Following on from yesterday’s post about my own personal letters, we’ll move onto published letters. I think the topic has come up here before, and Karen has definitely discussed it, but I had a slightly different angle on the matter today.
I tend to read letters when I’m, um, otherwise occupied – useful to have something to peruse in snatches, where the thread won’t be lost if five minute bursts are the only opportunity nature affords – and have recently finished Dear Friend & Gardener by Beth Chatto and Christopher Lloyd. This is two years of exchanged letters, covering a few topics but almost always gardens and gardening. The scenario is a little unlike most collections of letters, in that these friends appear to have been approached by a publisher before the two years exchange began: this is from the last letter –
I suppose this’ll be my last letter of the year, which means of the series, but it does not mean that we shall stop writing to or telephoning each other. Just that was shall no longer be going public. I don’t think that has inhibited us much. The main difference, from a totally private letter, is the extra explanatory matter that is necessary, as, in this letter, ‘the autumn-flowering Crocus speciosus’. Obviously ‘autumn-flowering’ would be omitted in a wholly private letter, as we both know this perfectly well. Apart from that, perhaps the odd indiscertion had to be forgone, but nothing much.
Quite. I know absolutely nothing about gardening. As I read the letters, I got the feeling I was one of the people Beth and Christopher would most pity – someone who likes seeing gardens, but is content to remain in total ignorance as to how and why it looks like it does. These letters are littered with Latin plant names, and at one point Beth professes quite sweet astonishment that the public might not know them all. For subject matter, I couldn’t grasp this book – I read on because of the friendship and the passion these two writers exchanged. Dear Friend & Gardener is a small window on a practice I know nothing about, but also a thriving love of gardening that is both alien and captivating to me.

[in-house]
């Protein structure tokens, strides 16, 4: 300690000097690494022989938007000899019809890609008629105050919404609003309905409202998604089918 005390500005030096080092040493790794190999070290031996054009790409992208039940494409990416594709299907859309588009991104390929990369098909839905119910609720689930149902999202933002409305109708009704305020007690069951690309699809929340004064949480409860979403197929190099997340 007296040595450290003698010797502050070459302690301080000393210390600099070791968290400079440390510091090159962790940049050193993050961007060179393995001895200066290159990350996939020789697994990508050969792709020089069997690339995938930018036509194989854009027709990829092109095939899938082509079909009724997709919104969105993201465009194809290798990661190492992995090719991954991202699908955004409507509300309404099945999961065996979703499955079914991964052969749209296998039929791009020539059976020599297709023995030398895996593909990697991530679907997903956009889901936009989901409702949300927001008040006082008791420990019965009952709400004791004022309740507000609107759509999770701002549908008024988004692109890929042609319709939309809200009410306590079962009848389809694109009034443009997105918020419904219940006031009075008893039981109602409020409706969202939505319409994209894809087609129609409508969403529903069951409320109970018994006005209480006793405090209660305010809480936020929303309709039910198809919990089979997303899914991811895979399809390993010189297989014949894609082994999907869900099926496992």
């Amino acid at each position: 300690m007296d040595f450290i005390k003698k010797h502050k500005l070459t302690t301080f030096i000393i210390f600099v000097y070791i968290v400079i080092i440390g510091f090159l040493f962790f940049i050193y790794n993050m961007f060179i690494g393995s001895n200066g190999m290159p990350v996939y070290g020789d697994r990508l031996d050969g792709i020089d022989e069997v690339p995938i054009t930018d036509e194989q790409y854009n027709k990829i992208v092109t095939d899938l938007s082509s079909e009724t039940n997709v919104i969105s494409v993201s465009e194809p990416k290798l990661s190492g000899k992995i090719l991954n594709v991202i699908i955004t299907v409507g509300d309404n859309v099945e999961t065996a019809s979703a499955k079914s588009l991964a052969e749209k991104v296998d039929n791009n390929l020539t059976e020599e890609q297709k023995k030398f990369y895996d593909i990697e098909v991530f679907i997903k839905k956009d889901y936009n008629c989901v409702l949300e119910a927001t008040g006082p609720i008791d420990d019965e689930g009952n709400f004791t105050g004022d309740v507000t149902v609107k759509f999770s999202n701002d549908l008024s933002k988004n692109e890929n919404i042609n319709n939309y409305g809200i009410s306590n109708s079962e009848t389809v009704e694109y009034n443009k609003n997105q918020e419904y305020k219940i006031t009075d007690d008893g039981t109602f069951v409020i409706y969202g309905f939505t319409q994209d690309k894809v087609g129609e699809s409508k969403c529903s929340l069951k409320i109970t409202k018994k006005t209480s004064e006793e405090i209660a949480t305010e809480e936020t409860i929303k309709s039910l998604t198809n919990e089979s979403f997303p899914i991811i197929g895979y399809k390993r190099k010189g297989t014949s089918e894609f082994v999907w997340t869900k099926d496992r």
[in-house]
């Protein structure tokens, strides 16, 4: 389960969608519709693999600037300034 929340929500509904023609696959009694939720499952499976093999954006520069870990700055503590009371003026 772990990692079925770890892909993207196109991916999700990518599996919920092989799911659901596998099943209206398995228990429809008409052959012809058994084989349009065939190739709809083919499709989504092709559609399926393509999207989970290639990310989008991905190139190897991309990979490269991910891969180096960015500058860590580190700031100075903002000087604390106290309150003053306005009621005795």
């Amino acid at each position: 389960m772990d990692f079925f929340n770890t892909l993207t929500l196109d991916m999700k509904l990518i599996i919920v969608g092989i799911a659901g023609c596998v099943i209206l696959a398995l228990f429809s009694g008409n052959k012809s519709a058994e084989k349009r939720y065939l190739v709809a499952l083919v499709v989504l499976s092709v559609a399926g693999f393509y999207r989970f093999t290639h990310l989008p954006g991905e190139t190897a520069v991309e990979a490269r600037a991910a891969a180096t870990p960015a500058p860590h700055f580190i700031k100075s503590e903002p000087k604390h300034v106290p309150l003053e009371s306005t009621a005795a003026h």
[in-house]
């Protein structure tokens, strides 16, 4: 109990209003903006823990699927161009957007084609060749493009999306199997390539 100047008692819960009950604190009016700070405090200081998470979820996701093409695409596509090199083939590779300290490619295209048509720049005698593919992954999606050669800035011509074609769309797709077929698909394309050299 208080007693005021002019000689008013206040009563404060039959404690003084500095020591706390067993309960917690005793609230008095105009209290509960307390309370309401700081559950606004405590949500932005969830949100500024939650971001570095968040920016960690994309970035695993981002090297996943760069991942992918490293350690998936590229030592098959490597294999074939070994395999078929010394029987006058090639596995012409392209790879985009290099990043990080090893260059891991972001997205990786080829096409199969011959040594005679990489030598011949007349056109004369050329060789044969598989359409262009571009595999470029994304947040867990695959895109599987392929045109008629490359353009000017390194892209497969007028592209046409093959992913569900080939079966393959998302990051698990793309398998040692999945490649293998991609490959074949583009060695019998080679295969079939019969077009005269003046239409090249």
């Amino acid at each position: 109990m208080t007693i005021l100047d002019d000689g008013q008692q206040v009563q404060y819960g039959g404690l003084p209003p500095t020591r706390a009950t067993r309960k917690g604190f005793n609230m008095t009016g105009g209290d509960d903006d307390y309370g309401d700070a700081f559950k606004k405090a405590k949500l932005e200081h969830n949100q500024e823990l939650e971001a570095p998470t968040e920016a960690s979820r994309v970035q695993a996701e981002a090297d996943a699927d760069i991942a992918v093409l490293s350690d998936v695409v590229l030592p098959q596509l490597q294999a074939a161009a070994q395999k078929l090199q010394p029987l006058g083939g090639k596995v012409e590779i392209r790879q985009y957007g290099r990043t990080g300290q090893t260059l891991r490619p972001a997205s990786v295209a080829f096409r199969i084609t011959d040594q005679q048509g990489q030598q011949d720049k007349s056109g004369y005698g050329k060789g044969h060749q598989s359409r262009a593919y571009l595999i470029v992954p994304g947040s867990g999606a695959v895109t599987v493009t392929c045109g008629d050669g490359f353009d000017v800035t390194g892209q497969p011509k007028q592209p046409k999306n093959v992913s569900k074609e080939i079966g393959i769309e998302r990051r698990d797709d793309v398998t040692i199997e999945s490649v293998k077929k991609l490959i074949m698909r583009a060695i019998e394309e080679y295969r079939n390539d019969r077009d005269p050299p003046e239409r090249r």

Have you ever read a book about something about which you knew nothing, only to be enthralled by the writer’s passion? A biography, perhaps, or letters or just regular non-fiction. I’ve never picked up non-fiction before unless I was confident I’d be interested in the topic, but in this genre – like any other – good writing can be read for itself, and spark an unknown interest.
The next collection of letters I’ve started is Letters to a Friend: The Spiritual Autobiography of a Distinguished Writer by Rose Macaulay. The ‘Friend’ in question is a Catholic priest in America, whose guidance and wisdom helped Macaulay rediscover her faith. Only Macaulay’s side of the correspondance is published, but so far it is proving witty, touching and interesting. And has a beautiful cover…